Ques: i) Using normalization factor (N.F.) = 26640 for converting pSv/primary to R/h, we get a value close to 1.32 R/h (theoretical value, RHM is R/h at 1 m- gamma ray constant). Can we score DOSE Eq for this purpose?

ii) For DOSE scored, N.F. = 4.8669E09 for converting GeV/g to R/h, we get a value half of that obtained with DOSE EQ scored. Is this wrong? N.F. uses Gy to rad to R conversion factors.

ii) For ENERGY scored, N.F. = 4.0332E12 for converting GeV/cc to R/h. This value is close to that obtained with DOSE scored.

RHM obtained with DOSE and ENERGY are not close to 1.32 R/h. (Calculated values are shown in the screenshot)

As Dose and Dose Eq are related by radiation weighting factor, which is 1 for gamma and electrons, shouldnât we obtain the same values of RHM by scoring DOSE & DOSE EQ ?

To add one detail to my previous post:
Please note that in the screenshot, the first 2 rows show the data for âwithout EMFcutâ used and the next 2 rows are results with EMFcut threhsolds used.

Without EMFCUT, the transport thresholds for e+/- and photons are 100 keV: for your purposes I would suggest at least to lower the thresholds to at least 10 keV since low energy photons can contribute to the effective dose.

As you for sure know, Co-60 has two prominent lines: instead of simulating monoenergetic photons with the average energy of the two, you should properly simulate the decay of Co-60 isotopes by changing the particle to ISOTOPE in the Beam card, adding the HI-PROPE card and RADDECAY as in the example attached below. The output is then conveniently expressed per primary isotope (Co-60) decay.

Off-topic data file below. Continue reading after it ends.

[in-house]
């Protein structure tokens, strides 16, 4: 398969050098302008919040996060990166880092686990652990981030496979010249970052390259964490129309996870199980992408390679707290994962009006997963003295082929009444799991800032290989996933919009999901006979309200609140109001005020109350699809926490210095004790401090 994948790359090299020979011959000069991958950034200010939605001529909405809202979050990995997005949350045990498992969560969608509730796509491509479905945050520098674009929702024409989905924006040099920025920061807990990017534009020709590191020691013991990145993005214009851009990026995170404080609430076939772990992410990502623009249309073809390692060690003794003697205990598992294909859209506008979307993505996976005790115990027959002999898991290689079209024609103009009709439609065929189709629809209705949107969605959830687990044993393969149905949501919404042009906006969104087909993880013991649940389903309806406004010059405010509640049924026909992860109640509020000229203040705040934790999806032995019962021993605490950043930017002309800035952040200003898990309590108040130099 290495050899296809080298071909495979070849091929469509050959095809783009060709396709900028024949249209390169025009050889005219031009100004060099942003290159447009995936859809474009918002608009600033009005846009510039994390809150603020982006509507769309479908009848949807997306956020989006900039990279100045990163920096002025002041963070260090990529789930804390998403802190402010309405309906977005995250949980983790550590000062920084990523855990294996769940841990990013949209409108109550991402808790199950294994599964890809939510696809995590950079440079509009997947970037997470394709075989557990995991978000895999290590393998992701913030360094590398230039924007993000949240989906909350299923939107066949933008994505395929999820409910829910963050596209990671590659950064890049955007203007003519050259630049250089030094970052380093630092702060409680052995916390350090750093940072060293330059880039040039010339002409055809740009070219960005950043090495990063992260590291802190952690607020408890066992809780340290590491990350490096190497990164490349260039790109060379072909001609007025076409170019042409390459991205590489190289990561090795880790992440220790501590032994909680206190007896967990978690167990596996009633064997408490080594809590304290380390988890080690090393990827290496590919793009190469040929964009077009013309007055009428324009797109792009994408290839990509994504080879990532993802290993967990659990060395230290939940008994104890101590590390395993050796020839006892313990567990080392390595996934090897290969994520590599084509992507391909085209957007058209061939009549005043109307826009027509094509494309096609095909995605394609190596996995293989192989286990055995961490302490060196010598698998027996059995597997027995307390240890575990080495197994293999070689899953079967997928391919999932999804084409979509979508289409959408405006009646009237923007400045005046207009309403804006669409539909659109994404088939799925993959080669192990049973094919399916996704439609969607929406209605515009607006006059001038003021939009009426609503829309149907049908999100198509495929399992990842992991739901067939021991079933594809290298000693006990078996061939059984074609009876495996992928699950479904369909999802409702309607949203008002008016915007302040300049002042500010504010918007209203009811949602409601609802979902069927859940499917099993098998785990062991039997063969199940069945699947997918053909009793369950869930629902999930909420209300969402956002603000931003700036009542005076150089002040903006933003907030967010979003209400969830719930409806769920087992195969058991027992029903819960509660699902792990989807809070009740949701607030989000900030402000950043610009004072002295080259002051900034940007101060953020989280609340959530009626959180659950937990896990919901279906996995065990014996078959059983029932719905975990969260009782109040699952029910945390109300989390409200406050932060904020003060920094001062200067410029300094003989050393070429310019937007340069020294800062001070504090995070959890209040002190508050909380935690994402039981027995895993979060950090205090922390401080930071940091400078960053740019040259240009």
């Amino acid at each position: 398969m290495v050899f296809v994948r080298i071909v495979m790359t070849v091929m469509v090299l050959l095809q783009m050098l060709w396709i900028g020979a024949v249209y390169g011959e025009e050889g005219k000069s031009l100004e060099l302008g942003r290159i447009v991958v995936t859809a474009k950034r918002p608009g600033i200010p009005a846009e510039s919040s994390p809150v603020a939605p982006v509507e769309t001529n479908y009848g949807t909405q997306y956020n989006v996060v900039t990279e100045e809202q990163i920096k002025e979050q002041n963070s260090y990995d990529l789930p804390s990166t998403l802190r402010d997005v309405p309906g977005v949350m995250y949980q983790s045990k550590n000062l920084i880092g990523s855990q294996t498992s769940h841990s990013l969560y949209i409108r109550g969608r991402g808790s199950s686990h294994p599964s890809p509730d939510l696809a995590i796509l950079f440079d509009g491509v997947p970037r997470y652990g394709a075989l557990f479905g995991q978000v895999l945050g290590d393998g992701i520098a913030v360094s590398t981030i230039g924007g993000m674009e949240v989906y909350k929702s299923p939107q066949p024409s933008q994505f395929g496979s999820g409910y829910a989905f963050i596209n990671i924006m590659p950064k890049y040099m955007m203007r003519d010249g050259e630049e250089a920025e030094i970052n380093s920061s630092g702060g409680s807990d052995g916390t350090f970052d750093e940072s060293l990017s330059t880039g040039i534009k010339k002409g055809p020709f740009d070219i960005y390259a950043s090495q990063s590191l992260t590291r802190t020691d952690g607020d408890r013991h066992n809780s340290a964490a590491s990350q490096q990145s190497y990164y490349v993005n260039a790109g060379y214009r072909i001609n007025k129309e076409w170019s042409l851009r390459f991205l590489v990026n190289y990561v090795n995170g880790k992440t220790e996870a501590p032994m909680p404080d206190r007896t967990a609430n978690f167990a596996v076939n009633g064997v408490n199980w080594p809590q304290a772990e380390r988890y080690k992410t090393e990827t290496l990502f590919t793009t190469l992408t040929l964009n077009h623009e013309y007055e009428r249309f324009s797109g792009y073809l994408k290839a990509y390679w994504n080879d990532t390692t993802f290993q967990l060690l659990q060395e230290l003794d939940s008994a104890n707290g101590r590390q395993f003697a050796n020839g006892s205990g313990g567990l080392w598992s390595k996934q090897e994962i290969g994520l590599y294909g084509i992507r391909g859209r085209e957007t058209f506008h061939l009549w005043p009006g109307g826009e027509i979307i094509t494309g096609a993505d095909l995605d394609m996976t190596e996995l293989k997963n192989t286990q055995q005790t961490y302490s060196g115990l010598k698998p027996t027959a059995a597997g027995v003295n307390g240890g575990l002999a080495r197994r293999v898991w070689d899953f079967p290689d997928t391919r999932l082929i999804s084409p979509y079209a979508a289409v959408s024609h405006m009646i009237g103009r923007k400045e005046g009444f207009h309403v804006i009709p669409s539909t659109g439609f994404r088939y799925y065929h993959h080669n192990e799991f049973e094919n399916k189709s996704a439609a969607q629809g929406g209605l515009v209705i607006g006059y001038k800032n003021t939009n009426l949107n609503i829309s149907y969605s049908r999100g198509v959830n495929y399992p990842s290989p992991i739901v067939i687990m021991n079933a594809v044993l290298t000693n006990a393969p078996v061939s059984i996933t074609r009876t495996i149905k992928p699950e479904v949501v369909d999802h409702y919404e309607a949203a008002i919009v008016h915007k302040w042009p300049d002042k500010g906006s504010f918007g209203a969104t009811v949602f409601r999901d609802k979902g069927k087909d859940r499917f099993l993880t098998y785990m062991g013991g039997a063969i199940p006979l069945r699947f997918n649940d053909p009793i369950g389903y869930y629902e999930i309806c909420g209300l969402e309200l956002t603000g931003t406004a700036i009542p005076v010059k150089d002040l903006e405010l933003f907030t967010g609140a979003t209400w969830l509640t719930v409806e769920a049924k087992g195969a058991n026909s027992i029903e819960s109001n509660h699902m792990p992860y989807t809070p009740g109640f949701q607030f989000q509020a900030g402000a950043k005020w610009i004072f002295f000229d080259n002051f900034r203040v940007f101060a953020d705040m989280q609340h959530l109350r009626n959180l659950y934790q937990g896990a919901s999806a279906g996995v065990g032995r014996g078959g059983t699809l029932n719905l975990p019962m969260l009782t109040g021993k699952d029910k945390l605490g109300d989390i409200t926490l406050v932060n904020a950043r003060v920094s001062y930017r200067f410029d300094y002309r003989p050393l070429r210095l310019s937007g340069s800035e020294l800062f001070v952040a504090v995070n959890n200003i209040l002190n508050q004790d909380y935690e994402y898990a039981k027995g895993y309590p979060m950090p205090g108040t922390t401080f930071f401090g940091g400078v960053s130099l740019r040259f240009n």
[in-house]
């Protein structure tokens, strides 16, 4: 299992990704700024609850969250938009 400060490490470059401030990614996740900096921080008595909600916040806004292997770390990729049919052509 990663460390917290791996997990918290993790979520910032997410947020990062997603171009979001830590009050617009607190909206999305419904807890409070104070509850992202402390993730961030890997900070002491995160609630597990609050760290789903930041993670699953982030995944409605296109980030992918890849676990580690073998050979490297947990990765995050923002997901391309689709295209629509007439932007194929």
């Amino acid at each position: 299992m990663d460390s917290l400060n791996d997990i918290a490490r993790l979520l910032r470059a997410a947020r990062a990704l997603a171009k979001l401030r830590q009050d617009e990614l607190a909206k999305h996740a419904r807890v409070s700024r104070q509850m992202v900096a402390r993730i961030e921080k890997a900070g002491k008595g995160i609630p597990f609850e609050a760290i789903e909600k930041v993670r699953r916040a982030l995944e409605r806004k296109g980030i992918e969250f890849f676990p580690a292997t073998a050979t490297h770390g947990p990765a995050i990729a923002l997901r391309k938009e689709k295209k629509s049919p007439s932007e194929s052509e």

Do not mix the different quantities. It really depends on what you ultimately need:

DOSE scores energy deposition in GeV/g

Energy, the energy deposited in GeV/cm3 (dividing by the air density you get the previous)

DOSE-EQ, by default, scores Ambient Dose Equivalent H*(10) using conversion coefficients from ICRP 74 and M. Pelliccioni. In short it is related to an energy deposition but at 10 cm in the ICRU sphere, hence the possible difference. Other sets of conversion coefficients are available via the AUXSCORE card (see again the attachment) but I remind you that Effective Dose is defined as the sum of the weighted equivalent doses HT in all tissues and organs of the human body and in turn HT is the weighted sum of the average absorbed dose from all radiations in the tissue. So there is not simply a radiation weighting factor between the two.

I hope this helps,
Davide

PS: Since you simulate a point source, you can conveniently use a R-Phi-Z scoring mesh. co60.inp (1.8 KB)

Thank you very much for the explanation and the input file.
I shall surely attempt it with ISOTOPE in Beam for a point source.

What do you suggest for cylindrical multiple number (say 25 nos.) of Co-60 sources in the same input? In that case, Beam=ISOTOPE input will work efficiently or 2 photon energies should be given using source.f, along with the multiple position co-ordinates?
Kindly suggest.

if you use ISOTOPE you do not have to use the source routine: the gamma energies will be sampled by FLUKA.

I donât exactly understand what you mean by âcylindrical multiple numberâ: in case you wish to have a spatially extended source (see the BEAMPOS card), ISOTOPE will perfectly work as well and the sampling of the radionuclide coordinates inside the source volume will be done by FLUKA.

Thank you for this insight.
Yes, the source is an extended source, cylindrical in shape (length = 40 cm and 0.6 cm diameter). Then, I also intend to use no. of sources arranged in a rectangular pattern for which the co-ordinates will be given in source.f. (If it were a single cylindrical source, I would have used CYLIN-VOL, but there are more than one source).
(And now I understand, if I use ISOTOPE, I donât have to specify energies in source.f.)